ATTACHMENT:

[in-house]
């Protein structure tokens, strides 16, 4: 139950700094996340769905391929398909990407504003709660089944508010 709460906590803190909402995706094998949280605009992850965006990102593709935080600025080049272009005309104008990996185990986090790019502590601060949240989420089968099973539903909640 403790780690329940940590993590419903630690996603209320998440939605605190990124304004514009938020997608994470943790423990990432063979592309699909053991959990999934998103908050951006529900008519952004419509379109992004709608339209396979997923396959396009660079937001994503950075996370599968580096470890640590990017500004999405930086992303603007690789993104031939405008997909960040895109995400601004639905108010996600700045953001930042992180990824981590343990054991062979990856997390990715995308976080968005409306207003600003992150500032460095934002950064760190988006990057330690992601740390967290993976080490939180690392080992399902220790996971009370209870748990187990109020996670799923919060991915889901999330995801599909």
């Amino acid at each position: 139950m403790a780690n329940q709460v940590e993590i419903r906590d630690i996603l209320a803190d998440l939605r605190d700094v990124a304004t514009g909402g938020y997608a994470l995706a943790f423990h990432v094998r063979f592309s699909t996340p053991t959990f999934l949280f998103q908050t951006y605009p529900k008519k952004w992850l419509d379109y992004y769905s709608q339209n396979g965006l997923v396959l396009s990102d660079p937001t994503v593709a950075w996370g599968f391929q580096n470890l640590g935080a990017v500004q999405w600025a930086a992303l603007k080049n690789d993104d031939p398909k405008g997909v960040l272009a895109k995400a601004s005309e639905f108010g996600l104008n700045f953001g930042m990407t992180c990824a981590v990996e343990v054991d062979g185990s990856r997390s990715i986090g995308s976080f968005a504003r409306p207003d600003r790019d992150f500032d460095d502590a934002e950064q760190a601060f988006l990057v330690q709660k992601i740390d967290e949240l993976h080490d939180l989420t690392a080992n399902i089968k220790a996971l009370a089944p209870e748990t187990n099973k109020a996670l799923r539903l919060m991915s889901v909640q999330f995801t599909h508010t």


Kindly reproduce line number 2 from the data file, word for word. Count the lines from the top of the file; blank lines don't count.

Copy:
């Protein structure tokens, strides 16, 4: 139950700094996340769905391929398909990407504003709660089944508010 709460906590803190909402995706094998949280605009992850965006990102593709935080600025080049272009005309104008990996185990986090790019502590601060949240989420089968099973539903909640 403790780690329940940590993590419903630690996603209320998440939605605190990124304004514009938020997608994470943790423990990432063979592309699909053991959990999934998103908050951006529900008519952004419509379109992004709608339209396979997923396959396009660079937001994503950075996370599968580096470890640590990017500004999405930086992303603007690789993104031939405008997909960040895109995400601004639905108010996600700045953001930042992180990824981590343990054991062979990856997390990715995308976080968005409306207003600003992150500032460095934002950064760190988006990057330690992601740390967290993976080490939180690392080992399902220790996971009370209870748990187990109020996670799923919060991915889901999330995801599909």